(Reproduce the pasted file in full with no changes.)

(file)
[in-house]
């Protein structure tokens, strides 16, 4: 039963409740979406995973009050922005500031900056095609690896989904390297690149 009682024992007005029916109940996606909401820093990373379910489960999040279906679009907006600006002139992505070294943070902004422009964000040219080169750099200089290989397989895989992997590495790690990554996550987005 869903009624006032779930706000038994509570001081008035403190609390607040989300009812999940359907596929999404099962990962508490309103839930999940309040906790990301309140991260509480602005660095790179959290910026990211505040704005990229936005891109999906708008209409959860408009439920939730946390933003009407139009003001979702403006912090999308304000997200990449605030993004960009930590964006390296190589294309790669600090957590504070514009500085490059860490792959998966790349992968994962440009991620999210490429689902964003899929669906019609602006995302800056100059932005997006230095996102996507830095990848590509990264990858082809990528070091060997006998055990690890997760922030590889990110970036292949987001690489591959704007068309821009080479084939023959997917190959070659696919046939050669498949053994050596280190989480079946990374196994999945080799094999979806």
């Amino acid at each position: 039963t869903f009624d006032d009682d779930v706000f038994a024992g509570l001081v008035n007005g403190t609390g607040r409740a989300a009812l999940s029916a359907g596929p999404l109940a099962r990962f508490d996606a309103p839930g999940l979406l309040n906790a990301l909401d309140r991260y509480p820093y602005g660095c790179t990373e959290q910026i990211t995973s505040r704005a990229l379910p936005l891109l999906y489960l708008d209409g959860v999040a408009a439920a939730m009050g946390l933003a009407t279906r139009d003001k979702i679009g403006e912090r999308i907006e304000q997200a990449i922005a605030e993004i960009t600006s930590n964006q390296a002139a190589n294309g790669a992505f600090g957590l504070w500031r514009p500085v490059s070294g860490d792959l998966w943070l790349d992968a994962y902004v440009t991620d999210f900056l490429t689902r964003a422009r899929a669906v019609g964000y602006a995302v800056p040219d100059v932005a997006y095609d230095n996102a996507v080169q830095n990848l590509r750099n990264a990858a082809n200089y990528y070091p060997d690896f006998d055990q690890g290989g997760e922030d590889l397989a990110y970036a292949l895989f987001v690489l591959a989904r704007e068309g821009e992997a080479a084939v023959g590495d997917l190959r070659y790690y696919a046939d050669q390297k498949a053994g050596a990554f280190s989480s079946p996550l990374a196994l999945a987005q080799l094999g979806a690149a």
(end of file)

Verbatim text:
[in-house]
């Protein structure tokens, strides 16, 4: 039963409740979406995973009050922005500031900056095609690896989904390297690149 009682024992007005029916109940996606909401820093990373379910489960999040279906679009907006600006002139992505070294943070902004422009964000040219080169750099200089290989397989895989992997590495790690990554996550987005 869903009624006032779930706000038994509570001081008035403190609390607040989300009812999940359907596929999404099962990962508490309103839930999940309040906790990301309140991260509480602005660095790179959290910026990211505040704005990229936005891109999906708008209409959860408009439920939730946390933003009407139009003001979702403006912090999308304000997200990449605030993004960009930590964006390296190589294309790669600090957590504070514009500085490059860490792959998966790349992968994962440009991620999210490429689902964003899929669906019609602006995302800056100059932005997006230095996102996507830095990848590509990264990858082809990528070091060997006998055990690890997760922030590889990110970036292949987001690489591959704007068309821009080479084939023959997917190959070659696919046939050669498949053994050596280190989480079946990374196994999945080799094999979806």
């Amino acid at each position: 039963t869903f009624d006032d009682d779930v706000f038994a024992g509570l001081v008035n007005g403190t609390g607040r409740a989300a009812l999940s029916a359907g596929p999404l109940a099962r990962f508490d996606a309103p839930g999940l979406l309040n906790a990301l909401d309140r991260y509480p820093y602005g660095c790179t990373e959290q910026i990211t995973s505040r704005a990229l379910p936005l891109l999906y489960l708008d209409g959860v999040a408009a439920a939730m009050g946390l933003a009407t279906r139009d003001k979702i679009g403006e912090r999308i907006e304000q997200a990449i922005a605030e993004i960009t600006s930590n964006q390296a002139a190589n294309g790669a992505f600090g957590l504070w500031r514009p500085v490059s070294g860490d792959l998966w943070l790349d992968a994962y902004v440009t991620d999210f900056l490429t689902r964003a422009r899929a669906v019609g964000y602006a995302v800056p040219d100059v932005a997006y095609d230095n996102a996507v080169q830095n990848l590509r750099n990264a990858a082809n200089y990528y070091p060997d690896f006998d055990q690890g290989g997760e922030d590889l397989a990110y970036a292949l895989f987001v690489l591959a989904r704007e068309g821009e992997a080479a084939v023959g590495d997917l190959r070659y790690y696919a046939d050669q390297k498949a053994g050596a990554f280190s989480s079946p996550l990374a196994l999945a987005q080799l094999g979806a690149a």